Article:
(7) The USSR withdrew from Afghanistan in 1989 after the Soviet backed government there had been stabilised and when it was in secure control of all of Afghanistan’s main towns and cities.

Contrary to widespread predictions the Afghan government survived the Soviet withdrawal and only finally collapsed in the spring of 1992, several months after the USSR had itself collapsed, and only after Soviet aid to Afghanistan was stopped.

Even then the final collapse of the Soviet backed government was not caused by a Mujahedeen military victory but by factional infighting within the government which led to an internal coup.

The current US backed government is said to be losing control of more and more of the territory of Afghanistan despite the continued presence of US troops there, and clearly is not expected by the US to survive a full US withdrawal, as shown by the expected US decision to commit more US troops to fight there.

To summarise:

The war the USSR fought in Afghanistan in the 1980s was shorter and far more intense, with the Soviet army having to fight an enemy strongly supported by outside powers.

The result was that on any calculation the Soviet casualty and death rate was much higher, with the USSR forced to deploy to Afghanistan large numbers of troops who were required to engaged in regular combat operations.

However by 1988-1989 the Soviet backed Afghan government, which in 1979 had appeared to be on the brink of collapse largely because of factional infighting, had been fully stabilised as the Soviets had intended, enabling the USSR to withdraw its troops from the country.

The US since 2001 has been in Afghanistan much longer.  It has deployed fewer troops there than the USSR did against an enemy who has lacked overt foreign support. As a result it has suffered far fewer combat losses.

However it has made up for this by spending on its war far more than the USSR ever did.  Indeed the financial cost to the US of its war totally dwarfs the financial cost to the USSR of its war.

It seems moreover that most of this cost has been caused by the prodigious use of inordinately expensive weapons and logistics support rather than in providing Afghanistan with economic support, though in purely monetary times (though possibly not effectiveness) the economic support the US has provided Afghanistan has also completely dwarfed what the USSR provided Afghanistan in the 1980s.

However despite this colossal commitment of resources, in the time since the US intervened the government it created and imposed on the country has not stabilised, is said to be riddled with corruption, and apparently lacks legitimacy, whilst the enemy the US is fighting, far from being defeated, is gaining territory and appears to be growing stronger, despite having no overt external support.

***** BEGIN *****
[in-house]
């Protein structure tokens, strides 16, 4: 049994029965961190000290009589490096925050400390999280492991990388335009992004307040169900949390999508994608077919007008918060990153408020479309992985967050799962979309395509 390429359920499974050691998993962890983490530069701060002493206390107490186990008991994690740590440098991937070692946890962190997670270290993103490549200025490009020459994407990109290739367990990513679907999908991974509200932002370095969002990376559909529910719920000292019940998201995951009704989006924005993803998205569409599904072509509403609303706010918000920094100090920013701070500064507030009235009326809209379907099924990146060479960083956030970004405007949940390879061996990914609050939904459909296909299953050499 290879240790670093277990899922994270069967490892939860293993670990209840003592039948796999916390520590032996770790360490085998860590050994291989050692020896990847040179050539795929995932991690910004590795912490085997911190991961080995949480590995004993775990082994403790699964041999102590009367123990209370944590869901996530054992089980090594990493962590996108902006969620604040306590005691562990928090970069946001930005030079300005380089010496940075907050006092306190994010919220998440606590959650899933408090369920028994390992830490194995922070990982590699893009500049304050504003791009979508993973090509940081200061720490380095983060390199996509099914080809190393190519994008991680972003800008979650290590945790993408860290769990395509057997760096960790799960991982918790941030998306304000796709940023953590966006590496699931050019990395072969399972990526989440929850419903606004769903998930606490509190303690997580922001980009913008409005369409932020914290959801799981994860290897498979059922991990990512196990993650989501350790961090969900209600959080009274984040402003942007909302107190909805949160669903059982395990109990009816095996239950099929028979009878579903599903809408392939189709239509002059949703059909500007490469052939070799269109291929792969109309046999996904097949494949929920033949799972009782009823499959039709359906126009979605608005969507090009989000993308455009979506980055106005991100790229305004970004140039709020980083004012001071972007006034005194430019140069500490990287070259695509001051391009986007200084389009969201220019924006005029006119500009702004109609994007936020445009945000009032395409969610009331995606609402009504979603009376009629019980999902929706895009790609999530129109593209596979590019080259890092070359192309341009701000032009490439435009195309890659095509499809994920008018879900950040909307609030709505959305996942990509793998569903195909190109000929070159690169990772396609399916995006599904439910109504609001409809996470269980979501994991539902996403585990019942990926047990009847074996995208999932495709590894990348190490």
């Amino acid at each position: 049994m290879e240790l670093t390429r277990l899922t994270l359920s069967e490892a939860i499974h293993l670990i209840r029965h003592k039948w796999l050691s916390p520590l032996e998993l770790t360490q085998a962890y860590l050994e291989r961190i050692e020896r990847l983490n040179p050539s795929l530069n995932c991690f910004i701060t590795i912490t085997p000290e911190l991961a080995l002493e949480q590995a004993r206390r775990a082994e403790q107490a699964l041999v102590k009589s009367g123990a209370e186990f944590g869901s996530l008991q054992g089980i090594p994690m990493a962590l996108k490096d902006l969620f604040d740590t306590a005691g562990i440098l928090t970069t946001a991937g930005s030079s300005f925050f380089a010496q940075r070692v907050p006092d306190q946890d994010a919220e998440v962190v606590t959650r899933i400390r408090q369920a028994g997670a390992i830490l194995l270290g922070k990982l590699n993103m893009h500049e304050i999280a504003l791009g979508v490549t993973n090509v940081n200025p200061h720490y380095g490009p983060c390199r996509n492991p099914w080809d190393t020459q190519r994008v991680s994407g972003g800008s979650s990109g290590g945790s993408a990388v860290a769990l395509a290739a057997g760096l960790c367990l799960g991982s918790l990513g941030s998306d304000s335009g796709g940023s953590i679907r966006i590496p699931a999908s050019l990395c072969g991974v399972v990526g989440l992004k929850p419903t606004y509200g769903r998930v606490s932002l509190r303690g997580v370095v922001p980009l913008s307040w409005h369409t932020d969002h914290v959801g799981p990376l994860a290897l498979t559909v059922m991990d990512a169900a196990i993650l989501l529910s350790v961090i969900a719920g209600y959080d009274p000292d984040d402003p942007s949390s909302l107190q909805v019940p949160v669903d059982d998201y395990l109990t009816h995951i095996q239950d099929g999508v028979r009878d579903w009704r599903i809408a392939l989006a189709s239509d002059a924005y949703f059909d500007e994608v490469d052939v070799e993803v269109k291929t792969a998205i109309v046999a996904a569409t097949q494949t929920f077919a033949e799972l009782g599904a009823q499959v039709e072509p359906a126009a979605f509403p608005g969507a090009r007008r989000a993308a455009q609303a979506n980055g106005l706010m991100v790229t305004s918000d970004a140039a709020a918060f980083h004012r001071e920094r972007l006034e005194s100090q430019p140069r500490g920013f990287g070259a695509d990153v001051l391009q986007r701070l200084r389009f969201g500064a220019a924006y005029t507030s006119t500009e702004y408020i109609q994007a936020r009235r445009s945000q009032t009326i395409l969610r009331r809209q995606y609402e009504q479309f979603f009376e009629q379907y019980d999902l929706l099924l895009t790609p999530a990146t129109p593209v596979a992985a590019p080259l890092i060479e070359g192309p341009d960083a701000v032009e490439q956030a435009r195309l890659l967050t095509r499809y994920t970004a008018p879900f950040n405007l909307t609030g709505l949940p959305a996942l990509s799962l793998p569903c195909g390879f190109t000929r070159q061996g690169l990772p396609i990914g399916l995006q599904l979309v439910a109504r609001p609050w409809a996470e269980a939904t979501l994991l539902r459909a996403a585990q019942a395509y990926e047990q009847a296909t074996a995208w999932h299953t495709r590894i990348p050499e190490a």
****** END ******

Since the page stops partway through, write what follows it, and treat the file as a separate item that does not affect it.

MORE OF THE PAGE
What conclusions can be drawn from this?

The Soviet decision to intervene in Afghanistan was a disastrous error of which the USSR repented at leisure.  Having however made – and recognised – their mistake, the Soviets nonetheless went on to make the best of a bad job, waging war in Afghanistan effectively in a way that by 1989 meant that the mission – to stabilise and save the Soviet backed government – was successfully done.

It is a fundamental error – though one Western commentators can never resist making – to think that because the Soviet backed government eventually collapsed some months after the USSR had itself collapsed, that the USSR was defeated in Afghanistan and that the collapse of the Soviet backed government of Afghanistan was inevitable once the USSR withdrew.

On the contrary there is every reason to think that if the USSR had survived and continued to support Afghanistan’s Soviet backed government with arms and supplies at the same level that it did up to the moment of its own collapse, that the Soviet backed government which the USSR in 1979 intervened in Afghanistan to save would also have survived, in which case it would probably still be the government of Afghanistan now.

The US decision to intervene in Afghanistan in 2001 was also a disastrous error, though it has never in the US been officially recognised as such.

However the stated objective of the intervention – to achieve the capture of Osama bin Laden – was fully achievable diplomatically, with Pakistan, Saudi Arabia and elements of the Taliban all committed to helping the US achieve it.  It was the US decision to intervene in Afghanistan militarily that made that impossible, facilitating Osama bin Laden’s escape, and ensuring his survival for a further ten years.

Since then the US has failed to hit on a coherent or achievable objective for the war it is continuing to fight in Afghanistan.  However it has continued to fight the war in its usual way, by trying to minimise casualties by fighting the war at astronomic financial cost.

The result is that no discernible objective is being achieved because the US has never come up with one.  Instead, in the absence of an achievable objective the US can realistically focus on and work towards, the US position in Afghanistan is all too predictably sliding towards defeat and crisis.

I am completely unable to see how ‘more of the same’ is going to change any of that, but judging from what we are hearing coming out of Camp David, that is what we are going to get.

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EU and Japan ink free trade deal representing over 30% of global GDP

The free trade agreement represents a victory for free trade in the face of growing protectionism

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In a bid to preserve free trade and strengthen their trade partnership, the European Union and Japan have finished a free trade zone agreement that has been sitting in the pipeline for years.